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PEBC in The Denver Post and Denver Business Journal

Categories: News
December 1, 2017
Katie Wood, The Denver Post

Teacher Mandy Rees talks to her middle school students at Bruce Randolph School on Wednesday, March 1, 2017. Students from the school tweeted messages to U.S. President Donald Trump about how their friends and families make America great.

Starting teacher-cadet programs at local schools, forgiving student loans and offering livable wages in rural areas are all ideas being touted by a state education task force aimed at getting more teachers into Colorado’s far-flung classrooms.

The recommendations, assembled at the request of the legislature, also proposes a marketing campaign and scholarships to attract teachers to rural areas where there are severe shortages of instructors in science and special education.

The ideas don’t come with any price tags and put the responsibility of rolling back Colorado’s growing teacher shortage on the shoulders of state lawmakers, local school districts, colleges and universities, and communities, said Kim Hunter Reed, executive director of the Colorado Department of Higher Education.

“Certainly the conversation has to start at the district level as well as the state level,” Hunter-Reed said. “We do not think one group or stakeholder will solve this. It’s a full-court press for everyone.”

The obvious solution is paying teachers a decent wage and putting them on par with other professions, said state Rep. Janet Buckner, who served this year on the House Education Committee.

“We are really going to have to have serious conversation about how we can better respect and value our teachers and help them keep up with the cost of living,” Buckner said.

Paying for those solutions is the problem, she said. “That’s the $64,000 question.”

The proposals were produced Friday by the Colorado Department of Education and Colorado Department of Higher Education and came largely from 13 hall meetings held this summer in cities and towns, including Colorado Springs, Monte Vista and Parachute.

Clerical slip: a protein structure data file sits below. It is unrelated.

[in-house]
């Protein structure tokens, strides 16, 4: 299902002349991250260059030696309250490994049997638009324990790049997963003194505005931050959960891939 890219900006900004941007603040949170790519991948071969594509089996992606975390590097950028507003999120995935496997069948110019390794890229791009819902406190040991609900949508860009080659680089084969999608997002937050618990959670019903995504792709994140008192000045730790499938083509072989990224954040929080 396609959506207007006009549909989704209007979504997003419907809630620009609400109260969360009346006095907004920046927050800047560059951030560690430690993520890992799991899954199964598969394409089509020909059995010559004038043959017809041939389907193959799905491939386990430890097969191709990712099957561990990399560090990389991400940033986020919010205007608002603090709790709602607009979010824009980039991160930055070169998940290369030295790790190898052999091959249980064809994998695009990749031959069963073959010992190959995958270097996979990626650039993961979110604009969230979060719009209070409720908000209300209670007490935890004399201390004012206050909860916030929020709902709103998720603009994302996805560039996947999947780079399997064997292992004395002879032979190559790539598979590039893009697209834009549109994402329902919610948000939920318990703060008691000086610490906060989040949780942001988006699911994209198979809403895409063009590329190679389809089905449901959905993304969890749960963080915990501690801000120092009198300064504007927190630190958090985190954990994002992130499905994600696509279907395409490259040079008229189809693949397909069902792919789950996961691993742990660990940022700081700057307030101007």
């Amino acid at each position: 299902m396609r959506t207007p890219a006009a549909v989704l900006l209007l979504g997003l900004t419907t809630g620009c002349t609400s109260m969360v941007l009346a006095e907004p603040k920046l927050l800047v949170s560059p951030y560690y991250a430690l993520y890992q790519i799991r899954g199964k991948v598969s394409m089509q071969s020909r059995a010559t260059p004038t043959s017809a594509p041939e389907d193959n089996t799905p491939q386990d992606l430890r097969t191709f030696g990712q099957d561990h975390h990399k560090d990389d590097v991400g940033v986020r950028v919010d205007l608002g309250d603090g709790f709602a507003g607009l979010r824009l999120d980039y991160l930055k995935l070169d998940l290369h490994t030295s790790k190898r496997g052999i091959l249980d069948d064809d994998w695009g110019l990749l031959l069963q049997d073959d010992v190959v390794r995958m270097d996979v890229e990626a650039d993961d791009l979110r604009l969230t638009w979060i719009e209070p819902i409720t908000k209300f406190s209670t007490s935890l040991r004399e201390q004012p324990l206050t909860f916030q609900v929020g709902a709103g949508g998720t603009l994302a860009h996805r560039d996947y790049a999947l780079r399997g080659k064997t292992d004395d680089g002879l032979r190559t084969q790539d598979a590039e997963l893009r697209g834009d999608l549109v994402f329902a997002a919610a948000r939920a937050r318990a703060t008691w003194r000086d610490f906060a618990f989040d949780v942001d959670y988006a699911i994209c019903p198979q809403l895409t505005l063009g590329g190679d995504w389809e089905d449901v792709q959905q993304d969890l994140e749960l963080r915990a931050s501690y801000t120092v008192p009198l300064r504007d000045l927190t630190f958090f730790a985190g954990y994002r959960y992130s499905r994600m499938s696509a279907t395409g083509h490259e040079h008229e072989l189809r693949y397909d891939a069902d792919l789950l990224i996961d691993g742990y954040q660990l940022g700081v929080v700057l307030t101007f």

The meetings were called to deal with a mounting teacher shortage. As many as 3,000 teacher jobs go unfilled in Colorado, and the state’s 147 rural and small rural districts are especially hurt by the shortages. Some rural districts go for years without qualified teachers in math, science, world languages, and special and early-childhood education, the task force report said.

Teachers outside the metro area face chronic low wages with more than 95 percent earning below the cost of living, the task force said. A $29,000 starting salary and a student-loan debt reaching into the thousands of dollars forces many young teachers out of the classroom.

“We need to look at what other professions have done to help those just starting out,” Buckner said. “We have to come up with some better solutions to keep people from leaving teaching.”

In fact, teachers are paid 30 percent less than those employed in other fields by the time they reach mid-career, according to the report.

The task force said school districts could provide stipends for teachers willing to travel to more remote areas of Colorado to work. Dual licensure programs should also be available, allowing teachers to work where there are severe shortages of instructors while also making those same teachers more marketable.

Colleges and universities could offer scholarships to students willing to teach science, technology and special education classes. They can also align with school districts to develop “Grow Your Own” programs for local residents and high school students to nurture an interest in teaching, the task force said.